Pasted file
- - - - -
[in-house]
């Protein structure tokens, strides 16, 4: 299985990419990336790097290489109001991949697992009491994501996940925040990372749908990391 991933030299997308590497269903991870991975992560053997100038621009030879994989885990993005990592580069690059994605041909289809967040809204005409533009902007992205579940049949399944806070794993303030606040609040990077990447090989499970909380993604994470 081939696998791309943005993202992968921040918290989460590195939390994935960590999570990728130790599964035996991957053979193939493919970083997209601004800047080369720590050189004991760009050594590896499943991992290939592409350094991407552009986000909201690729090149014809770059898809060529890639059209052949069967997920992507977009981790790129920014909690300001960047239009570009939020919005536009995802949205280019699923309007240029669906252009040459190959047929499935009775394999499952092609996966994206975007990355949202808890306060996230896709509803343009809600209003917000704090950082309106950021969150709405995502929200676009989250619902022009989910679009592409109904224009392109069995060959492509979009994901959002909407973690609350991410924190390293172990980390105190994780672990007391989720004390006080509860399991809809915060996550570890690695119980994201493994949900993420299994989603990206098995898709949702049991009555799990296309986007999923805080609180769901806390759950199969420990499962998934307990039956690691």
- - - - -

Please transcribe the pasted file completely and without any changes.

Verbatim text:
[in-house]
């Protein structure tokens, strides 16, 4: 299985990419990336790097290489109001991949697992009491994501996940925040990372749908990391 991933030299997308590497269903991870991975992560053997100038621009030879994989885990993005990592580069690059994605041909289809967040809204005409533009902007992205579940049949399944806070794993303030606040609040990077990447090989499970909380993604994470 081939696998791309943005993202992968921040918290989460590195939390994935960590999570990728130790599964035996991957053979193939493919970083997209601004800047080369720590050189004991760009050594590896499943991992290939592409350094991407552009986000909201690729090149014809770059898809060529890639059209052949069967997920992507977009981790790129920014909690300001960047239009570009939020919005536009995802949205280019699923309007240029669906252009040459190959047929499935009775394999499952092609996966994206975007990355949202808890306060996230896709509803343009809600209003917000704090950082309106950021969150709405995502929200676009989250619902022009989910679009592409109904224009392109069995060959492509979009994901959002909407973690609350991410924190390293172990980390105190994780672990007391989720004390006080509860399991809809915060996550570890690695119980994201493994949900993420299994989603990206098995898709949702049991009555799990296309986007999923805080609180769901806390759950199969420990499962998934307990039956690691």